The U.S. joined an international panel about settling ethical guidelines for the use of artificial intelligence (AI).

The White House’s chief technology officer, Michael Kratsios, divulged it’s vital to establish shared democratic principles to counter China’s record of “twisting technology” in ways that threaten civil liberties.

“Chinese technology companies are attempting to shape international standards on facial recognition and surveillance at the United Nations,” said Kratsios.

The Trump administration had been backing out among leaders of the Group of Seven in setting up the Global Partnership on AI on shared principles of “human rights, inclusion, diversity, innovation, and economic growth.”

At first, the administration objected to the regulation approach as it may hinder U.S. innovation. However, after the past year’s negotiations and changes to the group’s scope led the U.S. to join.

“We worked very hard to make it clear that it would not be a standard-setting or policy-making body,” Kratsios said.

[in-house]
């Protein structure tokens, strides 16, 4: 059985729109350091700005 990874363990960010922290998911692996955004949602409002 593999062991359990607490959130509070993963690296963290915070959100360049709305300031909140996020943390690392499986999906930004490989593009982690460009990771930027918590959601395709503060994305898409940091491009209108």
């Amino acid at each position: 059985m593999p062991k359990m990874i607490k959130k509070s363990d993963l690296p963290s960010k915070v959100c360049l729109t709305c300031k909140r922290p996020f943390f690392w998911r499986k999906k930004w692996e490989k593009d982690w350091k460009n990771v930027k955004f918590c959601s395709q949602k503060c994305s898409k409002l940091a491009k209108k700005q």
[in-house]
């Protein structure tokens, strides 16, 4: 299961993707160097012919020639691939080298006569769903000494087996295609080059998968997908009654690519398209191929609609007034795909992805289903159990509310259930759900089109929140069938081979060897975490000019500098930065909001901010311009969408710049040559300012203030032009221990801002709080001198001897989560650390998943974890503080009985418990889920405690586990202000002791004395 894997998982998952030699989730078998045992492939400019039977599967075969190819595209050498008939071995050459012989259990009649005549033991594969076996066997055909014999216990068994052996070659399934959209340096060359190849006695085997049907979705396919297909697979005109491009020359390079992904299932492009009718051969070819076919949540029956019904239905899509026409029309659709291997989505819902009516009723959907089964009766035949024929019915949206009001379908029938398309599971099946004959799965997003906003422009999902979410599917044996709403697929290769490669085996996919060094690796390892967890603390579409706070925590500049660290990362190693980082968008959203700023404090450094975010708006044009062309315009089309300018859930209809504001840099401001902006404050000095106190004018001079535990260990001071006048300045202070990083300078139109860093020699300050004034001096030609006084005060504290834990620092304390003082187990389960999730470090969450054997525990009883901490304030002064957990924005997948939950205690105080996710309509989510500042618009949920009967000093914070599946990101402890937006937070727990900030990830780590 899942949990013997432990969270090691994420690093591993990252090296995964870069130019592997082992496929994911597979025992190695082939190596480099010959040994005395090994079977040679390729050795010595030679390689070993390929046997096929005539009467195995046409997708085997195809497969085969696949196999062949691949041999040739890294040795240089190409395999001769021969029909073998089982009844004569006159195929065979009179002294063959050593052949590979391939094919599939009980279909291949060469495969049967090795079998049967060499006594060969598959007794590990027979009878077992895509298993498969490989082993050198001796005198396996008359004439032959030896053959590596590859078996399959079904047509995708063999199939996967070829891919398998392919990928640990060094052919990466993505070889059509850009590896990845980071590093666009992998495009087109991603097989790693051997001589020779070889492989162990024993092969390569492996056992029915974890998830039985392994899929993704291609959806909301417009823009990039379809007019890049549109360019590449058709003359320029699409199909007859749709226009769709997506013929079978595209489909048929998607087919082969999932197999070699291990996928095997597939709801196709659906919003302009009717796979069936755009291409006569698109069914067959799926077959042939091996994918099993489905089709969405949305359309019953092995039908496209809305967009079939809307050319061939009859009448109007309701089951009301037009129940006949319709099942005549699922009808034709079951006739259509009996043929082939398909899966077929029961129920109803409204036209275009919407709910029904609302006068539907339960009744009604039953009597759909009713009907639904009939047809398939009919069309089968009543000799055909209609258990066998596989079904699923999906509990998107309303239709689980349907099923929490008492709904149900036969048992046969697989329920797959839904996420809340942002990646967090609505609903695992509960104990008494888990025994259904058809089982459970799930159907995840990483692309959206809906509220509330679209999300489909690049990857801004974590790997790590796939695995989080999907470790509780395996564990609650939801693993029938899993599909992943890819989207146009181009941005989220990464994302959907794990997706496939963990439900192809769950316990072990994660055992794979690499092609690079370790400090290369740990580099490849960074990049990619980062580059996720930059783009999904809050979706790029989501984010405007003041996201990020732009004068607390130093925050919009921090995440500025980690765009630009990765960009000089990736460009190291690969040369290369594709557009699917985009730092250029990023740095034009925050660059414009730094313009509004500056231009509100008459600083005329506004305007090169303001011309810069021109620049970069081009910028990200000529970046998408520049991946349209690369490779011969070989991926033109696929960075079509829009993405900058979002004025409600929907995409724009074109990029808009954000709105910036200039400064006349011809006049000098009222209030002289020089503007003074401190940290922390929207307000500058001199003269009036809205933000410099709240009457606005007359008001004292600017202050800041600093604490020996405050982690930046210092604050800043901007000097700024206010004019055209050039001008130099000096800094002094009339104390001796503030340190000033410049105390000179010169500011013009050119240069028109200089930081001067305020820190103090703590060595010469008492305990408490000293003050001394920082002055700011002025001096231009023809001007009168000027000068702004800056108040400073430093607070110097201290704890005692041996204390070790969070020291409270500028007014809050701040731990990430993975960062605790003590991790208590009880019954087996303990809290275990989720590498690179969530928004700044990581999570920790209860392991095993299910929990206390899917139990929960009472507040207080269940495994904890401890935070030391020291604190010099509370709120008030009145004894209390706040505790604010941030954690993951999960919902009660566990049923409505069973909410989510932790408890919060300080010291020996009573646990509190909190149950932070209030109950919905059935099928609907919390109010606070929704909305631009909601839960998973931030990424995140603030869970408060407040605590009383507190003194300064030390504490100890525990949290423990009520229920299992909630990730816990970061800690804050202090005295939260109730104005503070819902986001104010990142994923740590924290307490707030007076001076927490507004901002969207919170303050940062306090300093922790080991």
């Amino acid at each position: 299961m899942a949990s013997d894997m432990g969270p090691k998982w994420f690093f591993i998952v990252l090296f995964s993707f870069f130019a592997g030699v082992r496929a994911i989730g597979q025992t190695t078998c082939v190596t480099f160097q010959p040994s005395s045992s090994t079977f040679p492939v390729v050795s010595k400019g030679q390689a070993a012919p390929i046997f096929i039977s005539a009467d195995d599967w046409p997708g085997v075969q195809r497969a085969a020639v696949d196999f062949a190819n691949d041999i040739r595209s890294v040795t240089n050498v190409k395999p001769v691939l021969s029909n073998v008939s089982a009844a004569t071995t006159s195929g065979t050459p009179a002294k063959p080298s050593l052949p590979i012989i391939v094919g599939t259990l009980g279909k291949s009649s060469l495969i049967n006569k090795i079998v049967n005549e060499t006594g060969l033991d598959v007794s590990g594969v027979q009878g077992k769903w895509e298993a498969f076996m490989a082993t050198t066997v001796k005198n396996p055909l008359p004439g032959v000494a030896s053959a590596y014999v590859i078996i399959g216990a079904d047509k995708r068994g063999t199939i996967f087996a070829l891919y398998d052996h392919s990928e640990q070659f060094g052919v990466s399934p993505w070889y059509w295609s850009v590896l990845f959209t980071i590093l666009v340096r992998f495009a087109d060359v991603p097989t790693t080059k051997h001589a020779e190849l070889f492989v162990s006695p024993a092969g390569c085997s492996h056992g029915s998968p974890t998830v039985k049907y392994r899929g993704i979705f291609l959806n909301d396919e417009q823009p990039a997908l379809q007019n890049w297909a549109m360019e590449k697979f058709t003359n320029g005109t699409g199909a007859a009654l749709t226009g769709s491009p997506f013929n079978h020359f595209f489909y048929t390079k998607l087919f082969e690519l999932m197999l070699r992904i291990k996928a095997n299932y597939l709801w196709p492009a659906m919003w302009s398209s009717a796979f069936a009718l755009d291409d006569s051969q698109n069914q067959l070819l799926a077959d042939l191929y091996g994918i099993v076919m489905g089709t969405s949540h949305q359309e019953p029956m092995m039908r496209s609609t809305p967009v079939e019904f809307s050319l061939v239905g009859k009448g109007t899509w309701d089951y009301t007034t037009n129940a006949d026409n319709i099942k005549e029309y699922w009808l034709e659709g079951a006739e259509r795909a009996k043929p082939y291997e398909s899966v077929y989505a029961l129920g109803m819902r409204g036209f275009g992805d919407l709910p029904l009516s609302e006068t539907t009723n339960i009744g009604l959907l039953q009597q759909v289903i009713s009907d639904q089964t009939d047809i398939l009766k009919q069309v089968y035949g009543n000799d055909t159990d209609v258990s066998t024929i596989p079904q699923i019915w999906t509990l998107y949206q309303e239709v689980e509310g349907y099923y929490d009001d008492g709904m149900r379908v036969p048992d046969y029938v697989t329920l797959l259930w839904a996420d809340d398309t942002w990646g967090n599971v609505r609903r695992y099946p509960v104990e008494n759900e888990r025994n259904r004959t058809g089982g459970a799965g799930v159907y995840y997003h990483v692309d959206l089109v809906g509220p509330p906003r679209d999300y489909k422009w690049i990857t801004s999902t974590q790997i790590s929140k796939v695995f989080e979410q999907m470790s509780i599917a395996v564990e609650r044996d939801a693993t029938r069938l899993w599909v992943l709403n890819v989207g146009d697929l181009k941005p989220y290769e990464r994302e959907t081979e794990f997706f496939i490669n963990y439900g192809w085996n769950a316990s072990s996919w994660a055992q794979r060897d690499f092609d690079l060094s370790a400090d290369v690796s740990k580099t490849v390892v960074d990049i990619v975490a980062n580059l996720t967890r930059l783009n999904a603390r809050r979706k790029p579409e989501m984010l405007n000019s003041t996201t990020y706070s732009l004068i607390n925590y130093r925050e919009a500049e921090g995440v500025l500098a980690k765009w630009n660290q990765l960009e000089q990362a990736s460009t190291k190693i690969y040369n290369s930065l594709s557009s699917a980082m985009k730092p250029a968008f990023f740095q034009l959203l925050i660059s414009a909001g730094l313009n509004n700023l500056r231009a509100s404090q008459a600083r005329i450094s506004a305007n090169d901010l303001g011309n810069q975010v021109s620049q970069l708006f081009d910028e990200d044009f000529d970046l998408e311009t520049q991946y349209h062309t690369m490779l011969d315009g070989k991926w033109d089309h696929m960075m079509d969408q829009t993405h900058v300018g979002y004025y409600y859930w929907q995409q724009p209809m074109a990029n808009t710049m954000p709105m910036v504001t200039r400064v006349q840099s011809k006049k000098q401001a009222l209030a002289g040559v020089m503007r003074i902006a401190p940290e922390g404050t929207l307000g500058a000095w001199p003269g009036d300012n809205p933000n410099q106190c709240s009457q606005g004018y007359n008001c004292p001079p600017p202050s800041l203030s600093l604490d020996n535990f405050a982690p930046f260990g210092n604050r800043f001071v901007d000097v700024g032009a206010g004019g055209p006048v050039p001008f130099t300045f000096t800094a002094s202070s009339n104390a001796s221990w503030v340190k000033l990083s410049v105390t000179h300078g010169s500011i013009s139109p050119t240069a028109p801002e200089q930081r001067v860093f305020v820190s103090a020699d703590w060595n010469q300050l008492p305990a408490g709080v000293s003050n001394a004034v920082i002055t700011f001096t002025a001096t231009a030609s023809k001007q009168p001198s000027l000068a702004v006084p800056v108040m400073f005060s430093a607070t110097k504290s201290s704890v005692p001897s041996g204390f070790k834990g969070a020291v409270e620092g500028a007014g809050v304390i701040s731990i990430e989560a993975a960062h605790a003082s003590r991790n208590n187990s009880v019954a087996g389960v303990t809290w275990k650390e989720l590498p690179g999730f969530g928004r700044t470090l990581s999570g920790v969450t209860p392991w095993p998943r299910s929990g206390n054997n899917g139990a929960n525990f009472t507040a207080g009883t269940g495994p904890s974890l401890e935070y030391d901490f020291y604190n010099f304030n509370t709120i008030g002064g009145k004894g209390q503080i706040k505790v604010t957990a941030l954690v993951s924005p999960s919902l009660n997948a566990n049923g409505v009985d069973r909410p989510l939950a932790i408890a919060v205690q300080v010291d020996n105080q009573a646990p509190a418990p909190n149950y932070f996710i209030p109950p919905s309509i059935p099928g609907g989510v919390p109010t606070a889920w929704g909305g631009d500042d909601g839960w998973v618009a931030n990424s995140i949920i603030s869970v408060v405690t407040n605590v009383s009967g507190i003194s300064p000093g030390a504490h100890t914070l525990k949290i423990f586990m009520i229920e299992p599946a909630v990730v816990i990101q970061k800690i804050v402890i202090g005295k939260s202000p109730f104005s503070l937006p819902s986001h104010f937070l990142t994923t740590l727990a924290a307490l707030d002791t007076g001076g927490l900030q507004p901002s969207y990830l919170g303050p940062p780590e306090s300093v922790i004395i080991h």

American tech firms play a crucial role in its historical advocacy for human rights, which is why U.S. involvement is essential, said Kay Mathiesen, an associate professor focused on computer ethics at Northeastern University in Boston.

“U.S. tech companies such as Microsoft, Google, and Apple are all concerned about what guidelines they should be following to use AI responsibly,” said Mathiesen.

“Given their global presence, the fact that the U.S. wasn’t involved does not mean that they would not end up having to follow any regulations developed by the rest of the G7,” she added.

The U.S. push to reassess AI-assisted surveillance tools developed by China also fits into the expanding trade war, where both countries are wrestling for technological dominance.


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